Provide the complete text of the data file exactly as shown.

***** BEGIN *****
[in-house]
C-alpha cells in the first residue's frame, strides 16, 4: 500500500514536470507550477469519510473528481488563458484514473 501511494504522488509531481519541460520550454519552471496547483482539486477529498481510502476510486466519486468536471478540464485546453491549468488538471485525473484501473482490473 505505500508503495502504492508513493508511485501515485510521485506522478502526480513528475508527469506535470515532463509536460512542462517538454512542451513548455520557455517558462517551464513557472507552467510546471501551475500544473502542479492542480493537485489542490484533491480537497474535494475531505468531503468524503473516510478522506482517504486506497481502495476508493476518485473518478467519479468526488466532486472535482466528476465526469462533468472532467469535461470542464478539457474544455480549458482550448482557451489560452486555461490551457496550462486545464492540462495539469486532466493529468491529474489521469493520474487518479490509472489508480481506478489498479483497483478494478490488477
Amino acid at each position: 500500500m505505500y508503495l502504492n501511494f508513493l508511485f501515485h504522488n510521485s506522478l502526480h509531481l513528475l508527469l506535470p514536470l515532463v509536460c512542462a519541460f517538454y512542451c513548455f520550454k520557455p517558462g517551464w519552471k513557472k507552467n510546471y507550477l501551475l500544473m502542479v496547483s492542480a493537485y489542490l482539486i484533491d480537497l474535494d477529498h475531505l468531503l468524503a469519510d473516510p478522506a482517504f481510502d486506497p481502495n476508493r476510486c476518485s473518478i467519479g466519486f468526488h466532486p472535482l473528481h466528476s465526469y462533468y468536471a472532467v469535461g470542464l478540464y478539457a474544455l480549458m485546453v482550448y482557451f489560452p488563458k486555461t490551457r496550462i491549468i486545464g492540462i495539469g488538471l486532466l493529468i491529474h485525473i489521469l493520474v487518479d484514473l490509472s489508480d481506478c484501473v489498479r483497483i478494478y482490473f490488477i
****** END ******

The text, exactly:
[in-house]
C-alpha cells in the first residue's frame, strides 16, 4: 500500500514536470507550477469519510473528481488563458484514473 501511494504522488509531481519541460520550454519552471496547483482539486477529498481510502476510486466519486468536471478540464485546453491549468488538471485525473484501473482490473 505505500508503495502504492508513493508511485501515485510521485506522478502526480513528475508527469506535470515532463509536460512542462517538454512542451513548455520557455517558462517551464513557472507552467510546471501551475500544473502542479492542480493537485489542490484533491480537497474535494475531505468531503468524503473516510478522506482517504486506497481502495476508493476518485473518478467519479468526488466532486472535482466528476465526469462533468472532467469535461470542464478539457474544455480549458482550448482557451489560452486555461490551457496550462486545464492540462495539469486532466493529468491529474489521469493520474487518479490509472489508480481506478489498479483497483478494478490488477
Amino acid at each position: 500500500m505505500y508503495l502504492n501511494f508513493l508511485f501515485h504522488n510521485s506522478l502526480h509531481l513528475l508527469l506535470p514536470l515532463v509536460c512542462a519541460f517538454y512542451c513548455f520550454k520557455p517558462g517551464w519552471k513557472k507552467n510546471y507550477l501551475l500544473m502542479v496547483s492542480a493537485y489542490l482539486i484533491d480537497l474535494d477529498h475531505l468531503l468524503a469519510d473516510p478522506a482517504f481510502d486506497p481502495n476508493r476510486c476518485s473518478i467519479g466519486f468526488h466532486p472535482l473528481h466528476s465526469y462533468y468536471a472532467v469535461g470542464l478540464y478539457a474544455l480549458m485546453v482550448y482557451f489560452p488563458k486555461t490551457r496550462i491549468i486545464g492540462i495539469g488538471l486532466l493529468i491529474h485525473i489521469l493520474v487518479d484514473l490509472s489508480d481506478c484501473v489498479r483497483i478494478y482490473f490488477i